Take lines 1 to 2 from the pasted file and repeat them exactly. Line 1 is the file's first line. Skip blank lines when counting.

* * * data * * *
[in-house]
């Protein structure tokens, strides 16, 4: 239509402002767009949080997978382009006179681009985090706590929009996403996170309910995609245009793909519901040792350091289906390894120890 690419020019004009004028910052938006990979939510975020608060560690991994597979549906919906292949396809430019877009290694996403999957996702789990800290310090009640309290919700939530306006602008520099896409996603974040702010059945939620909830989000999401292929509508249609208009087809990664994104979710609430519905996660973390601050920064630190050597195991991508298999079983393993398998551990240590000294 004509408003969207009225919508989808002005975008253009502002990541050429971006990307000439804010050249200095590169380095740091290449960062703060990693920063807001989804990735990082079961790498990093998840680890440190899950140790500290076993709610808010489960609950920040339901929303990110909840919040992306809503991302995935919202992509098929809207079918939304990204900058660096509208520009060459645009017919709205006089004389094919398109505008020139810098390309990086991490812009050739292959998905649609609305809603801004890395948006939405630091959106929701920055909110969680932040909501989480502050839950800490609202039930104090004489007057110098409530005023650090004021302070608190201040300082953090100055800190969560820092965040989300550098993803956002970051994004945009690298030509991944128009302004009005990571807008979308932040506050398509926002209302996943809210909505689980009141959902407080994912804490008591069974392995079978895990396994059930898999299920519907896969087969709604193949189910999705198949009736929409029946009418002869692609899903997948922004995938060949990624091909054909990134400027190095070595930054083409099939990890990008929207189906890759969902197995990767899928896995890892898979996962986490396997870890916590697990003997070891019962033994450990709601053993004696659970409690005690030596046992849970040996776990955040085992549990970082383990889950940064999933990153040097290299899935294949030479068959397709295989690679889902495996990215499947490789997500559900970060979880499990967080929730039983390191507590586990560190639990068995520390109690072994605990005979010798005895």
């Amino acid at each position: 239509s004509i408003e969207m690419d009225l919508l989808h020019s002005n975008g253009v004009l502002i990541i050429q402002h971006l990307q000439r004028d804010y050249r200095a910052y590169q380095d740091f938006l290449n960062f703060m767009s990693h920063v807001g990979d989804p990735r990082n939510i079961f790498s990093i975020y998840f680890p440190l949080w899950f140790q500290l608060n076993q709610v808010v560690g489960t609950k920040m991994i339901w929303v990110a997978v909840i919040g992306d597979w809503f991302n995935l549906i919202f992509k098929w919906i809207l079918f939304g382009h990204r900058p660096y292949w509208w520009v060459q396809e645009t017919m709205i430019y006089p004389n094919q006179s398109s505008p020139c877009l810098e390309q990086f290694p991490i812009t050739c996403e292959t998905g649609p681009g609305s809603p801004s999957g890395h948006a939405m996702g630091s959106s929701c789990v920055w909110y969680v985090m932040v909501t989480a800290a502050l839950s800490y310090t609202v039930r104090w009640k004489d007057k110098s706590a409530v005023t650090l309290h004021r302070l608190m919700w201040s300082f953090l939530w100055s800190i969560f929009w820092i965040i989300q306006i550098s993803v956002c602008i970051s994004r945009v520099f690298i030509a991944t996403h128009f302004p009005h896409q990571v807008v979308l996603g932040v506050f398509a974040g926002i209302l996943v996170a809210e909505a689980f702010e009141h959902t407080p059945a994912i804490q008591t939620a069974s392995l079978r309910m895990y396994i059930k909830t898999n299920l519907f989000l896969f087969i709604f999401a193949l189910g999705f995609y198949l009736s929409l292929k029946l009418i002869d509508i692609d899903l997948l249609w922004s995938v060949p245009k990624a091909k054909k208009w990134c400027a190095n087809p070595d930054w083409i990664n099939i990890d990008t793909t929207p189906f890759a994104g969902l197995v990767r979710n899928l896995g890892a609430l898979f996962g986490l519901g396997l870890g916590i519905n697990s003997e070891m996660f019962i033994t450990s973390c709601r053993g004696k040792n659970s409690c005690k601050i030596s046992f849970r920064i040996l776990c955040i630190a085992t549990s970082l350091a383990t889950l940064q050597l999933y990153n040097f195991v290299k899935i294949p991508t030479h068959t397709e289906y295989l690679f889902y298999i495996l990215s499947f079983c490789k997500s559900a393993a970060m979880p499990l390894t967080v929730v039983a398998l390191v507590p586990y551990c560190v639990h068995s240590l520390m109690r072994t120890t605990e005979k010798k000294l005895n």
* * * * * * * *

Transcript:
[in-house]
């Protein structure tokens, strides 16, 4: 239509402002767009949080997978382009006179681009985090706590929009996403996170309910995609245009793909519901040792350091289906390894120890 690419020019004009004028910052938006990979939510975020608060560690991994597979549906919906292949396809430019877009290694996403999957996702789990800290310090009640309290919700939530306006602008520099896409996603974040702010059945939620909830989000999401292929509508249609208009087809990664994104979710609430519905996660973390601050920064630190050597195991991508298999079983393993398998551990240590000294 004509408003969207009225919508989808002005975008253009502002990541050429971006990307000439804010050249200095590169380095740091290449960062703060990693920063807001989804990735990082079961790498990093998840680890440190899950140790500290076993709610808010489960609950920040339901929303990110909840919040992306809503991302995935919202992509098929809207079918939304990204900058660096509208520009060459645009017919709205006089004389094919398109505008020139810098390309990086991490812009050739292959998905649609609305809603801004890395948006939405630091959106929701920055909110969680932040909501989480502050839950800490609202039930104090004489007057110098409530005023650090004021302070608190201040300082953090100055800190969560820092965040989300550098993803956002970051994004945009690298030509991944128009302004009005990571807008979308932040506050398509926002209302996943809210909505689980009141959902407080994912804490008591069974392995079978895990396994059930898999299920519907896969087969709604193949189910999705198949009736929409029946009418002869692609899903997948922004995938060949990624091909054909990134400027190095070595930054083409099939990890990008929207189906890759969902197995990767899928896995890892898979996962986490396997870890916590697990003997070891019962033994450990709601053993004696659970409690005690030596046992849970040996776990955040085992549990970082383990889950940064999933990153040097290299899935294949030479068959397709295989690679889902495996990215499947490789997500559900970060979880499990967080929730039983390191507590586990560190639990068995520390109690072994605990005979010798005895």